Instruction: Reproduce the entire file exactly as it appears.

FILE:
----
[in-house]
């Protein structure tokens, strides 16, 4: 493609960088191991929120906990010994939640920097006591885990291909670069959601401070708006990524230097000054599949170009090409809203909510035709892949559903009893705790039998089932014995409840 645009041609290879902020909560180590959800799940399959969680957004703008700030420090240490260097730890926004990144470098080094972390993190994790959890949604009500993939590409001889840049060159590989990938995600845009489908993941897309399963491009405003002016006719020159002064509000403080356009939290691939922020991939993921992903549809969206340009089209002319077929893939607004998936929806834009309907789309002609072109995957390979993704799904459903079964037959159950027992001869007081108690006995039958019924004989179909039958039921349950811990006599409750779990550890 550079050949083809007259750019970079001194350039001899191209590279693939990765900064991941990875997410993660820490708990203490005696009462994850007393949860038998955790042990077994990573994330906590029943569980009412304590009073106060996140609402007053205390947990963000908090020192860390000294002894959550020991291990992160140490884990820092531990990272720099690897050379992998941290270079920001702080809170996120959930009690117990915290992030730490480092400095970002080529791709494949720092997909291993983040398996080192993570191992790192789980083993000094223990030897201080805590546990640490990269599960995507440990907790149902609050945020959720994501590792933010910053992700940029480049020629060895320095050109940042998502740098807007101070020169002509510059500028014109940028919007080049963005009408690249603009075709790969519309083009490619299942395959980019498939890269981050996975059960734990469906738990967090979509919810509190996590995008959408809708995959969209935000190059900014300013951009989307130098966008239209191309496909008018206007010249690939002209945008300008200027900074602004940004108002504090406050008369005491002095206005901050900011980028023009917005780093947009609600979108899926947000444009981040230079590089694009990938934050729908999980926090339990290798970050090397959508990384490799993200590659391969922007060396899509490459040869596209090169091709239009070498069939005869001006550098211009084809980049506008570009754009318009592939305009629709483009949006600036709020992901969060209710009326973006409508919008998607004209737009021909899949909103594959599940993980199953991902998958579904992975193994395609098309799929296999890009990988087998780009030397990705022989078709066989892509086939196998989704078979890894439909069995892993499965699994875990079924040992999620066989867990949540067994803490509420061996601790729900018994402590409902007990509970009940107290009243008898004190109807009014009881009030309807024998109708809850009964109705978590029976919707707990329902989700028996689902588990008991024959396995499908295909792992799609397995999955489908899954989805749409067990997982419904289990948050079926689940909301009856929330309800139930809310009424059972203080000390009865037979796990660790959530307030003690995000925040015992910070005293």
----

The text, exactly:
[in-house]
């Protein structure tokens, strides 16, 4: 493609960088191991929120906990010994939640920097006591885990291909670069959601401070708006990524230097000054599949170009090409809203909510035709892949559903009893705790039998089932014995409840 645009041609290879902020909560180590959800799940399959969680957004703008700030420090240490260097730890926004990144470098080094972390993190994790959890949604009500993939590409001889840049060159590989990938995600845009489908993941897309399963491009405003002016006719020159002064509000403080356009939290691939922020991939993921992903549809969206340009089209002319077929893939607004998936929806834009309907789309002609072109995957390979993704799904459903079964037959159950027992001869007081108690006995039958019924004989179909039958039921349950811990006599409750779990550890 550079050949083809007259750019970079001194350039001899191209590279693939990765900064991941990875997410993660820490708990203490005696009462994850007393949860038998955790042990077994990573994330906590029943569980009412304590009073106060996140609402007053205390947990963000908090020192860390000294002894959550020991291990992160140490884990820092531990990272720099690897050379992998941290270079920001702080809170996120959930009690117990915290992030730490480092400095970002080529791709494949720092997909291993983040398996080192993570191992790192789980083993000094223990030897201080805590546990640490990269599960995507440990907790149902609050945020959720994501590792933010910053992700940029480049020629060895320095050109940042998502740098807007101070020169002509510059500028014109940028919007080049963005009408690249603009075709790969519309083009490619299942395959980019498939890269981050996975059960734990469906738990967090979509919810509190996590995008959408809708995959969209935000190059900014300013951009989307130098966008239209191309496909008018206007010249690939002209945008300008200027900074602004940004108002504090406050008369005491002095206005901050900011980028023009917005780093947009609600979108899926947000444009981040230079590089694009990938934050729908999980926090339990290798970050090397959508990384490799993200590659391969922007060396899509490459040869596209090169091709239009070498069939005869001006550098211009084809980049506008570009754009318009592939305009629709483009949006600036709020992901969060209710009326973006409508919008998607004209737009021909899949909103594959599940993980199953991902998958579904992975193994395609098309799929296999890009990988087998780009030397990705022989078709066989892509086939196998989704078979890894439909069995892993499965699994875990079924040992999620066989867990949540067994803490509420061996601790729900018994402590409902007990509970009940107290009243008898004190109807009014009881009030309807024998109708809850009964109705978590029976919707707990329902989700028996689902588990008991024959396995499908295909792992799609397995999955489908899954989805749409067990997982419904289990948050079926689940909301009856929330309800139930809310009424059972203080000390009865037979796990660790959530307030003690995000925040015992910070005293």